WEST DES MOINES, Iowa — With strange weather the rule in much of the U.S. this year, sourcing has been more complicated than usual for Hy-Vee Inc., said Ron Coles, the retail chain’s assistant vice president of produce purchasing.

Despite that, business has been good, Coles said.

“We have a really good year going.”

In addition to weather, Hy-Vee, which operates more than 230 stores in eight Midwestern states, also has been battling economic forces beyond its control, Coles said.

The recession may be officially over, but buyers of fresh fruits and vegetables are still feeling the pinch.

“Anytime the consumer is in turmoil, which you can say they are now, it’s not the best thing for business,” Coles said.

That said, post-recession, Hy-Vee has not seen a big shift away from more expensive produce items and significantly higher sales of cheaper staples, Coles said.

In fact, something close to the opposite is often the case.

Because of the depressed economy, many Americans are taking “staycations” instead of real vacations, Coles said.

To compensate for the money they save in travel and hotel costs, people spend more on the items they buy at grocery stores, including fresh fruits and vegetables, Coles said.

“They’re splurging more on the meals they’re having at home,” he said.

People may still be buying high-priced produce items, but one effect of the recession has been a decline in new SKUs in the produce department, Coles said.

“A lot of companies cut back on their R&D in the past couple of years and have focused on getting their product delivered at a good price,” he said.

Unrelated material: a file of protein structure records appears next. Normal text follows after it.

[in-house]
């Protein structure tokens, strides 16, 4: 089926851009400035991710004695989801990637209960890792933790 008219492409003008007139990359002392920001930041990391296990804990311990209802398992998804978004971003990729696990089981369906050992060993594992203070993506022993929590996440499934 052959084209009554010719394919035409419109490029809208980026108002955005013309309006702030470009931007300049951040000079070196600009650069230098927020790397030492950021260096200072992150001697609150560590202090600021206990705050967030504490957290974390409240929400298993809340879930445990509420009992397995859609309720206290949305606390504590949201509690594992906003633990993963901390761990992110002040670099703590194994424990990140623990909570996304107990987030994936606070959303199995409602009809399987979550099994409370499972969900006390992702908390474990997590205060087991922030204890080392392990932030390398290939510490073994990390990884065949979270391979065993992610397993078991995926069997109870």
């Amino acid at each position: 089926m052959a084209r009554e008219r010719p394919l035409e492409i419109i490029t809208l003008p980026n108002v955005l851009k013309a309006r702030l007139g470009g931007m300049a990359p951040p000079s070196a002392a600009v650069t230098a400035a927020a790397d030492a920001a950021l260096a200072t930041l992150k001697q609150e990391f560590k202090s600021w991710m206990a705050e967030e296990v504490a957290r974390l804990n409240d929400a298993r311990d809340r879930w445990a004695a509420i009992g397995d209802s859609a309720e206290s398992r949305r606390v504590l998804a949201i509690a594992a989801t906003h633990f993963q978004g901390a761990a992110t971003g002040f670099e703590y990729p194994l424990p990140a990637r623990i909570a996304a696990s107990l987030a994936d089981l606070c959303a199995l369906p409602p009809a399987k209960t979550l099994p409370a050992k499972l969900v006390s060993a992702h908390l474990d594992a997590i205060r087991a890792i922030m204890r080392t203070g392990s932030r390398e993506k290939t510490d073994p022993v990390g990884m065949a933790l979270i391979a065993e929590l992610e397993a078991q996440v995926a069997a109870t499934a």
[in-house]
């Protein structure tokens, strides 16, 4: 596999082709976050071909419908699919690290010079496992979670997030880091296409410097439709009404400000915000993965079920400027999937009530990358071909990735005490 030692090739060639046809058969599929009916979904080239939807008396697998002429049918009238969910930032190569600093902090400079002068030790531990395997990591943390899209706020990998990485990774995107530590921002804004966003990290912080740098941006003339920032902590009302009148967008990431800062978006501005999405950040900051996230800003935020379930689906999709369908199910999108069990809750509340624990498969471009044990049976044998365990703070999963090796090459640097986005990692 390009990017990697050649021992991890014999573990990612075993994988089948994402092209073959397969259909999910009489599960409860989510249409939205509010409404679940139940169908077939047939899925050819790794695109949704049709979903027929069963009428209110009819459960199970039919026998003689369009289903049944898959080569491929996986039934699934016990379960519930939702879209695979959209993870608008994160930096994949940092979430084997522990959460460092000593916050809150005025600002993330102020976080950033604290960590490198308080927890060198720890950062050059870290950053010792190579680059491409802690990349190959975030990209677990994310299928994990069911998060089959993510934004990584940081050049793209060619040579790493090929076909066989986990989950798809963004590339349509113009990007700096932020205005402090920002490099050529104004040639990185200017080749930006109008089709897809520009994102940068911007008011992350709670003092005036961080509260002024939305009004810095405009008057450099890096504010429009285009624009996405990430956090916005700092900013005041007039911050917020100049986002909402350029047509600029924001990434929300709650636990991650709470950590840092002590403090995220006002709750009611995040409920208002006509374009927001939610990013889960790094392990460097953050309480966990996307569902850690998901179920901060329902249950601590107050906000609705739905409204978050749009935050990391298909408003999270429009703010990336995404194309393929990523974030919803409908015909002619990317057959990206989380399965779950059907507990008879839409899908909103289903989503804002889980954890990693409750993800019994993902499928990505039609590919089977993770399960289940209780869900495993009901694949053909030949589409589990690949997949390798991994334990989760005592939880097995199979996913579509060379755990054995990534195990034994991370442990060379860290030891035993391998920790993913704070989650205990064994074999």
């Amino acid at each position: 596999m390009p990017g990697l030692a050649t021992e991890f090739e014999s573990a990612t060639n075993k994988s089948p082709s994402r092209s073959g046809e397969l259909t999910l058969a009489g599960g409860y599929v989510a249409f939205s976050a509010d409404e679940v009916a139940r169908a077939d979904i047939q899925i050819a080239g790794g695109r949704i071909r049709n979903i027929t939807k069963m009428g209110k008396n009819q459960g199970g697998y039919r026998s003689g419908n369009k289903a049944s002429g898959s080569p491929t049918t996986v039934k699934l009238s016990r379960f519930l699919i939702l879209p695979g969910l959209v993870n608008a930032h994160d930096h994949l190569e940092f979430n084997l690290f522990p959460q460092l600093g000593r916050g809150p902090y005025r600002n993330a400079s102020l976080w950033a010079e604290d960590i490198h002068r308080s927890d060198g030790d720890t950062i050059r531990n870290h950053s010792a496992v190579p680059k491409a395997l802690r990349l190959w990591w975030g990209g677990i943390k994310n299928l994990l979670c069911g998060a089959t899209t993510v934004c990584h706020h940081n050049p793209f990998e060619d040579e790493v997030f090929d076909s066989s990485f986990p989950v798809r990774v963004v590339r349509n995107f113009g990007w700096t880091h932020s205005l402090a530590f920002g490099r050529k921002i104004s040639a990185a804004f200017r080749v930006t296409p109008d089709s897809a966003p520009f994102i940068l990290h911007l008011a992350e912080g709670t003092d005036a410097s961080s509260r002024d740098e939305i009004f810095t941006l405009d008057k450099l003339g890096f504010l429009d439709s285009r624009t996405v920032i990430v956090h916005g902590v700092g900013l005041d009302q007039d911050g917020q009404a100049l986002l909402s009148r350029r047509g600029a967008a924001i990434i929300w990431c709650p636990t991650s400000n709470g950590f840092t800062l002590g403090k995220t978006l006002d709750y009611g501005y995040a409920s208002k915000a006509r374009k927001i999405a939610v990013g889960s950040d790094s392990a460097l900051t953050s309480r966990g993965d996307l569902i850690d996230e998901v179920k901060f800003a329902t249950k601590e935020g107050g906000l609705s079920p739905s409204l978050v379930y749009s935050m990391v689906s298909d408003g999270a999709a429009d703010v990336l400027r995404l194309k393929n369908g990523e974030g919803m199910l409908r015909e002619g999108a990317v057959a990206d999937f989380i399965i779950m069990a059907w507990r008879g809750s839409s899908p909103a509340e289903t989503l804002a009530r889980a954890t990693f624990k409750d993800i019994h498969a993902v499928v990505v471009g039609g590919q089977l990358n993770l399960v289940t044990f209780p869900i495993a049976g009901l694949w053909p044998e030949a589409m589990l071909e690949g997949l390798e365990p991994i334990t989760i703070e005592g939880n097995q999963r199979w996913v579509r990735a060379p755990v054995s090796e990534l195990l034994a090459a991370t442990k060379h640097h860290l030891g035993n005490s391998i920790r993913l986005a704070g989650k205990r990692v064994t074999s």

“There’s not a whole lot new coming down the pipeline.”

In 2011, Hy-Vee is expanding, opening new stores in Sycamore, Ill., and Springfield, Mo., Coles said.

In 2012, the chain plans to open a large new store in Overland Park, Kan.

Many of its existing stores are getting remodels and other improvements, Coles said.

Hy-Vee has continued its push promoting locally grown fresh produce this year, Coles said.

“It’s been a major focus for two years, and we’re even expanding it,” he said.

The chain’s individual stores have “total autonomy” on their locally grown programs, Coles said. One trend common to many stores is the display of growers’ names and photos next to their produce.

“It gets the consumers to relate to who actually grew the product,” he said.

On the chain’s website, a link to its homegrown program features a map with the locations of the farms in Missouri, Arkansas, Illinois, Nebraska, Iowa and Minnesota where Hy-Vee sources its locally grown produce.

Cantaloupe, corn, cucumbers, tomatoes, watermelons, squash, pumpkins, peppers and cabbage are among the commodities Hy-Vee buys in season from local growers.

Another bandwagon that Hy-Vee has chosen not to get on with the same zeal is store-branding.

The chain’s leading store-brand items include potatoes and bagged salads, but the category is not a priority, Coles said.

“We tend to push the major labels,” he said.

“It’s not a huge focus in our stores.”